ANALYSIS – Disappointment over low farmgate prices is being felt across Europe but French farmers are expressing their anger the most vehemently.
French roads, rail lines and supermarket car parks have been blockaded with tractor and trailer convoys, heaps of waste and piles of manure by French farmers in protest over low prices.
They have drawn attention to a pork, beef and dairy price crisis in a bid to force the government to alleviate pressure on farms and address retailers who they say pay too little for produce.
The message has got through to officials, who last week confirmed a “contingency plan”.
French agriculture minister, Stefan Le Foll, said a €23 million relief package had been activated.
He said the government “will do everything to help producers through this difficult period”, which has landed ten per cent of farmers in financial difficulty.
Government crisis meetings held this week have promised to lean on food processors and distributors to “influence prices”.
Protests have targeted major artery roads and tourist hot spots across western France. Media reports show the Caen ferry port “paralyzed” by angry farmers and tourist access to Saint-Malo and Le Mont Saint-Michel severed.
Europe’s farming leaders blame powerful retailers, almost a year of Russian trade sanctions and a global dairy downturn for causing widespread farm bankruptcy and closure.
Cattle and pig farms are in “economic disarray” and suffering “human distress”, a French Farmers Union said last week, calling for government help with farm borrowing.
Russian Ban “Unjustified”
Formerly Europe’s number one pork market, losing Russia, first to African Swine Fever embargoes and then as a result of diplomatic tensions over Ukraine, has “hit hard” EU pig producers.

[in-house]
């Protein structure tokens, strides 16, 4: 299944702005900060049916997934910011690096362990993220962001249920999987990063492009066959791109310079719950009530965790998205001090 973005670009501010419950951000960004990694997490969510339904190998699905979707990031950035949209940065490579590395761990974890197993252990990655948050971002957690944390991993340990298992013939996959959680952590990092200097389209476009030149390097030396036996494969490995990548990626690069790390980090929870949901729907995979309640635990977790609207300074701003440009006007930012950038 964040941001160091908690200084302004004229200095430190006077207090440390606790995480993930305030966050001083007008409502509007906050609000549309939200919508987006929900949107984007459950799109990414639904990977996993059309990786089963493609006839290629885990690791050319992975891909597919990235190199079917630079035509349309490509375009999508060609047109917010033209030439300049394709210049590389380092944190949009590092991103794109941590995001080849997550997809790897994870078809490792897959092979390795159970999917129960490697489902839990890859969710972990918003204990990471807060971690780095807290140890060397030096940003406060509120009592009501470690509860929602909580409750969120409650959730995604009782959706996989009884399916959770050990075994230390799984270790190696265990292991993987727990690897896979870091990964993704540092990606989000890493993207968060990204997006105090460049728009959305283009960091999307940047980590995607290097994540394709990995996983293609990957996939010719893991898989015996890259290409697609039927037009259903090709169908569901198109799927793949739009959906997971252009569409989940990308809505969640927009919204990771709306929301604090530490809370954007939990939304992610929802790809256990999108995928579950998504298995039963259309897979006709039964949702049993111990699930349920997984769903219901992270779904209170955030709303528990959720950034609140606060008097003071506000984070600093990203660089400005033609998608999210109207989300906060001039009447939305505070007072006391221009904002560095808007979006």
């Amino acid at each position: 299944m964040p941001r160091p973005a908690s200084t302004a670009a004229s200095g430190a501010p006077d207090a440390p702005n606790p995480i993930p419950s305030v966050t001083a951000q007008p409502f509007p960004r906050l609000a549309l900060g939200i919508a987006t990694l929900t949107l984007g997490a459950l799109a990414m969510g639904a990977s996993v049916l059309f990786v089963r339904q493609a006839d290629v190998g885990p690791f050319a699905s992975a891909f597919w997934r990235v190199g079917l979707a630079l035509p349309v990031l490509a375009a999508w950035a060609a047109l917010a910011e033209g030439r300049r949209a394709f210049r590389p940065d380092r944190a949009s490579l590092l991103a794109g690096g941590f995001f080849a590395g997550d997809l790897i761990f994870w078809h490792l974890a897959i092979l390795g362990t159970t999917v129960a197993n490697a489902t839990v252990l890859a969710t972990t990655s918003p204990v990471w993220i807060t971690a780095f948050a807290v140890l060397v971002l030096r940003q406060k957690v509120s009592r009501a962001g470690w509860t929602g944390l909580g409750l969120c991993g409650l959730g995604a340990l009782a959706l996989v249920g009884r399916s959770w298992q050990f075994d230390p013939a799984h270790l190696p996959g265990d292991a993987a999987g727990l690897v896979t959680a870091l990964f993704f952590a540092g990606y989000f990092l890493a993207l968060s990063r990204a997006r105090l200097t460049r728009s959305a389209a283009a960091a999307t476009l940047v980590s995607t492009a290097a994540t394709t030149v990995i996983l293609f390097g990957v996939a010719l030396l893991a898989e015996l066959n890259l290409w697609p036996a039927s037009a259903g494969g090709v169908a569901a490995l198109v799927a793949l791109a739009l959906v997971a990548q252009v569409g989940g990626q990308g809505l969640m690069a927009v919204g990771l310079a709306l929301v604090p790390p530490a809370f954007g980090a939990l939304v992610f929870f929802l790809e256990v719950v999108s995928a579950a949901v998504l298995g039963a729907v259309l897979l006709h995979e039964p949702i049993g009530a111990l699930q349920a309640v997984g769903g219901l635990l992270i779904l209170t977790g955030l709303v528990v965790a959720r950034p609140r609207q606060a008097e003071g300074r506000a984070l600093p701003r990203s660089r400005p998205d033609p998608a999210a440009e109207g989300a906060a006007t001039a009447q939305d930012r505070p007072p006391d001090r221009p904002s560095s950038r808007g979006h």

This is according to European farmers union, Copa-Cogeca, which sees Russian restrictions as unfair.
Russia’s ban has halved Europe’s agri-food exports earnings, the organisation said – a reduction of €5.5 billion.
Speaking last week, Cogeca president Christian Pees said it was “crucial to find alternative markets” and target areas worst hit by the ban.
He said: “In particular, we urge the EU to intensify negotiations with Russia to get the SPS restrictions imposed on EU pig meat exports in early 2014 lifted.
“This would enable exports to Russia to resume for some products like edible offal and bacon which were not included in the global list of banned products resulting from the political dispute between the EU and Russia.”
Calls have been made to assist Europe's dairy farmers with cash flow problems. Copa-cogeca welcomed the EU Commission’s decision to extend EU public intervention and private storage measures but said prices are still too low in many countries.
Promoting the hashtag #dairyaction, Copa-Cogeca Secretary, Pekka Pesonen, said an EU milk intervention price must account for production costs.
“We also urge the Commission to advance the direct payments before the 1 December and to ensure that the 2014/2015 superlevy is returned to the dairy sector to help dairy farmers with their cash flow problems,” he added.